3 Outline: Solid Waste Waste Disposal Methods Shrinking the Waste Stream RecyclingHazardous and Toxic WastesFederal LegislationResource Conservation and Recovery Act of 1976Comprehensive Environmental Response, Compensation, and Liability Act of 1980 (Superfund Act)Management Options
4 HIGH WASTE SOCIETYEnough aluminum to rebuild the country’s commercial airline fleet every 3 mounthsEnough tires each year to encircle planet Earth almost 3 times18 billion disposable diapers2 billion disposable razors19 million computers8 million television sets17 billion pounds of polystyrene peanuts
5 3,000 square miles of used carpet 13,200 pounds of construction wastes per person trillion pounds2.5 million non-returnable plastic bottles per hour1.5 billion pounds of edible food per year186 billion pieces of junk mail per yearThis is only part of the 1.5% of all solid municipal waste
6 WASTEAccording to EPA, US produces 11 billion tons of solid waste annually.About half is agricultural waste.More than one-third is mining related.Industrial Waste million metric tons.Hazardous/Toxic - 60 million metric tons.Municipal Waste million metric tons.Two kg per person / per day.Waste Stream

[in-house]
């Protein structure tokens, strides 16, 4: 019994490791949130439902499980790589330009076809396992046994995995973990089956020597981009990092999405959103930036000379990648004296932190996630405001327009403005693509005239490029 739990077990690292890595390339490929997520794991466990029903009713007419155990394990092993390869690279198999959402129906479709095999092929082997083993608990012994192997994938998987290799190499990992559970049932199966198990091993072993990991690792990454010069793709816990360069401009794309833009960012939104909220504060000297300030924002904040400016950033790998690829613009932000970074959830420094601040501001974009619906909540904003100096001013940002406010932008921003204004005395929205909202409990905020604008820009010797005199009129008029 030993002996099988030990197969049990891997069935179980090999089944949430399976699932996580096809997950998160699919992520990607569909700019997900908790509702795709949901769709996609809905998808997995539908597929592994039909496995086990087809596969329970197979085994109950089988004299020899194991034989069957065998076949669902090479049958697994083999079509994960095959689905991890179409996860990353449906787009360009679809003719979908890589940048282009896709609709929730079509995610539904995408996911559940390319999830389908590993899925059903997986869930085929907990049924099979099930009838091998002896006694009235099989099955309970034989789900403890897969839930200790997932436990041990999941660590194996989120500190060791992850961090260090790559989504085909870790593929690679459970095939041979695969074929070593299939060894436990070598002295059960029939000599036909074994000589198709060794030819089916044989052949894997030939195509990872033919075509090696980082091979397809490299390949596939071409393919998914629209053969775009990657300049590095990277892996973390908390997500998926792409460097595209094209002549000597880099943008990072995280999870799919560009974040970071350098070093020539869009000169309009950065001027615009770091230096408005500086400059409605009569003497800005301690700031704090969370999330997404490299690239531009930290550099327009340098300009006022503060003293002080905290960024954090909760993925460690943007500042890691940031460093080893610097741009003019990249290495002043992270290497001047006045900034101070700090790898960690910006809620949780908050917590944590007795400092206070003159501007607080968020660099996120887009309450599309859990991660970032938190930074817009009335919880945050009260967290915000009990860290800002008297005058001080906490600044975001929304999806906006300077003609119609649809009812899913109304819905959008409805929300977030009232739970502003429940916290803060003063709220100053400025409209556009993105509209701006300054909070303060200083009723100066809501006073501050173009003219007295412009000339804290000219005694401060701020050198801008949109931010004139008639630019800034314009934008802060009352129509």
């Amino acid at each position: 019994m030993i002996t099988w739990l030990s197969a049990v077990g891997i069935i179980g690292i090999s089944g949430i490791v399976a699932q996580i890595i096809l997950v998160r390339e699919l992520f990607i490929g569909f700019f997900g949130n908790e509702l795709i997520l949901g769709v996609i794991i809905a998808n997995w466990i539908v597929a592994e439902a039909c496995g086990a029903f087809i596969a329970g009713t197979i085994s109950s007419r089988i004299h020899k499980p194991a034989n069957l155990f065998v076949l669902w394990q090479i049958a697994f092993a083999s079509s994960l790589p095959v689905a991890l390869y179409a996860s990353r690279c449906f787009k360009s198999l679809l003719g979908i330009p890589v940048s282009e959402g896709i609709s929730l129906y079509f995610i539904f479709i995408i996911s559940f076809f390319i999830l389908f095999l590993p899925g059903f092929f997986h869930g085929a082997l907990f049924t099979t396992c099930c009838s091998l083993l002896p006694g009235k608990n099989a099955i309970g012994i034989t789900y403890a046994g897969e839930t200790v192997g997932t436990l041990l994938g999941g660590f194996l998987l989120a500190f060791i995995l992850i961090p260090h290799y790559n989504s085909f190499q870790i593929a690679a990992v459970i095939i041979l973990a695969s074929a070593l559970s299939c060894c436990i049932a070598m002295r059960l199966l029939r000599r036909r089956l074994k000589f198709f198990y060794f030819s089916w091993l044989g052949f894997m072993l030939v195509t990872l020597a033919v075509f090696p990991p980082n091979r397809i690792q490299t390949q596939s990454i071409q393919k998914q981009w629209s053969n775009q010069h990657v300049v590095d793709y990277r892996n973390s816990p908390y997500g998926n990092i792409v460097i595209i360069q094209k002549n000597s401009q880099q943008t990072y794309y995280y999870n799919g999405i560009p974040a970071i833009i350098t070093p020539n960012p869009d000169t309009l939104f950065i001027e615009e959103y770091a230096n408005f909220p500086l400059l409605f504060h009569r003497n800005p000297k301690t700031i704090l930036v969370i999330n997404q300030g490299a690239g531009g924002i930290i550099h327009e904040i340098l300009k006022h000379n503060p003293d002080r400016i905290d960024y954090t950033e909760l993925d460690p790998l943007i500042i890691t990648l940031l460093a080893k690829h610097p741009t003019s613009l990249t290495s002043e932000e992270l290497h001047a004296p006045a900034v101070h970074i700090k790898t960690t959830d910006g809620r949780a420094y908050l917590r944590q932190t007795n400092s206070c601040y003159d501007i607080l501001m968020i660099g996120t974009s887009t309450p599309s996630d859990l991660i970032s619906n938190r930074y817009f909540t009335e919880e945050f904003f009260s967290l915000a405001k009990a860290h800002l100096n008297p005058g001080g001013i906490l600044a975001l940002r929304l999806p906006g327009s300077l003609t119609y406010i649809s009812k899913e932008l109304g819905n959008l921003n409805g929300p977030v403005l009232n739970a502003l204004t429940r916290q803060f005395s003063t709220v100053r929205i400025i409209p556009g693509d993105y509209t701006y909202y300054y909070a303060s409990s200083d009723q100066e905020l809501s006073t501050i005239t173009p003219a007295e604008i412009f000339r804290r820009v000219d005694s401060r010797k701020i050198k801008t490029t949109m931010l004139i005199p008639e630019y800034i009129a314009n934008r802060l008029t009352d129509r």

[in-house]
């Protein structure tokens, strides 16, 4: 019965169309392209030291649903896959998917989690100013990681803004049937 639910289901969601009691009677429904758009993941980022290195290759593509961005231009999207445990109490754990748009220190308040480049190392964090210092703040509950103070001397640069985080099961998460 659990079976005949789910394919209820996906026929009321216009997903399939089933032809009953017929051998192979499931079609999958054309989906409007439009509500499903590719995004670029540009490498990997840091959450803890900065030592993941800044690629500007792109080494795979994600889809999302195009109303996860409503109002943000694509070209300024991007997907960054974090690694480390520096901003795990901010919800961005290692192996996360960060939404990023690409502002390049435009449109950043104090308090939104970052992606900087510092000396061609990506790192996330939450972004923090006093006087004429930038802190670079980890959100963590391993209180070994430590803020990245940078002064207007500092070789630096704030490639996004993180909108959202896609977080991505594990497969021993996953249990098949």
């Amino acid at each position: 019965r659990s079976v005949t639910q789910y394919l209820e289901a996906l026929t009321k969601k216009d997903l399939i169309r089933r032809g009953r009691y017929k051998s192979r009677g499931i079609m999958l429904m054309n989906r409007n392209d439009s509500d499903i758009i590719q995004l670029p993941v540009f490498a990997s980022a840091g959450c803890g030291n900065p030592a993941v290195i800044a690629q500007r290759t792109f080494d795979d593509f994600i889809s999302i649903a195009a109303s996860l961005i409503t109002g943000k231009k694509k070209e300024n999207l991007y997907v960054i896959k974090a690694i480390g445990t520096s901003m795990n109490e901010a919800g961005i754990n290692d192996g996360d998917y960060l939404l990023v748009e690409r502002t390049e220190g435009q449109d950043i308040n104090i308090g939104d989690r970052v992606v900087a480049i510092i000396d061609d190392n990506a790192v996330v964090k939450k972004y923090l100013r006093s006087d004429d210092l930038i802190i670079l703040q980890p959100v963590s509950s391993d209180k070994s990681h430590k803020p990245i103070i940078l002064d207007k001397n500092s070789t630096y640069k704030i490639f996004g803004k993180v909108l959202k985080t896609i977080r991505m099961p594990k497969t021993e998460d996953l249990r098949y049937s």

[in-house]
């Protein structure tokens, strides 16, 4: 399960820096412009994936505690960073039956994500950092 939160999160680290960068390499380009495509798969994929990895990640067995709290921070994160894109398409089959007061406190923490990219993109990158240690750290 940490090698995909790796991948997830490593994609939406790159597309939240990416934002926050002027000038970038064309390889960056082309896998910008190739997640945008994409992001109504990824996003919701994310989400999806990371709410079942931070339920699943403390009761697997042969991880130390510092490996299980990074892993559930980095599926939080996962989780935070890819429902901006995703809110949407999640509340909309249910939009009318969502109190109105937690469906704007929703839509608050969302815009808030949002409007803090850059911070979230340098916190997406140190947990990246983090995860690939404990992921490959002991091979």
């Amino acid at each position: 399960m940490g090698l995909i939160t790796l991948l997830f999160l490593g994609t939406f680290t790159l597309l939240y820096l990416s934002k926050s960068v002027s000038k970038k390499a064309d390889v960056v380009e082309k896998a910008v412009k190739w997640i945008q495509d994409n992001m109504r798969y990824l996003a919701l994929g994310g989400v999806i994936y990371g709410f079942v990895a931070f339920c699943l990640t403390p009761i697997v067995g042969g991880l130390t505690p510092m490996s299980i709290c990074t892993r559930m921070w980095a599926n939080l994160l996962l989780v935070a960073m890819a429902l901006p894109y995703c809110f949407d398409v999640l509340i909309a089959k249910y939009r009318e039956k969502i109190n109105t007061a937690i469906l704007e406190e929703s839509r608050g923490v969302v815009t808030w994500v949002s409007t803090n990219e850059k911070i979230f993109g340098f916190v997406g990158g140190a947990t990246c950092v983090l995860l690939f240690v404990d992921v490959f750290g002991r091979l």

8 WASTE - DISPOSAL METHODS Open DumpsOpen, unregulated dumps are still the predominant method of waste disposal in developing countries.Most developed countries forbid open dumping.Estimated 200 million liters of motor oil are poured into the sewers or soak into the ground each year in the US.Five times volume of Exxon Valdez.
9 Waste Disposal Methods LandfillsSanitary LandfillsRefuse compacted and covered everyday with a layer of dirt.Dirt takes up as much as 20% of landfill space.Since 1994, all operating landfills in the US have been required to control hazardous substances.
11 LandfillsHistorically, landfills have been a convenient, inexpensive waste-disposal option.Increasing land and shipping fees, and demanding construction and maintenance requirements are increasing costs.Suitable landfill sites are become scarce.Increasingly, communities are rejecting new landfills.Old landfills are quickly reaching capacity and closing.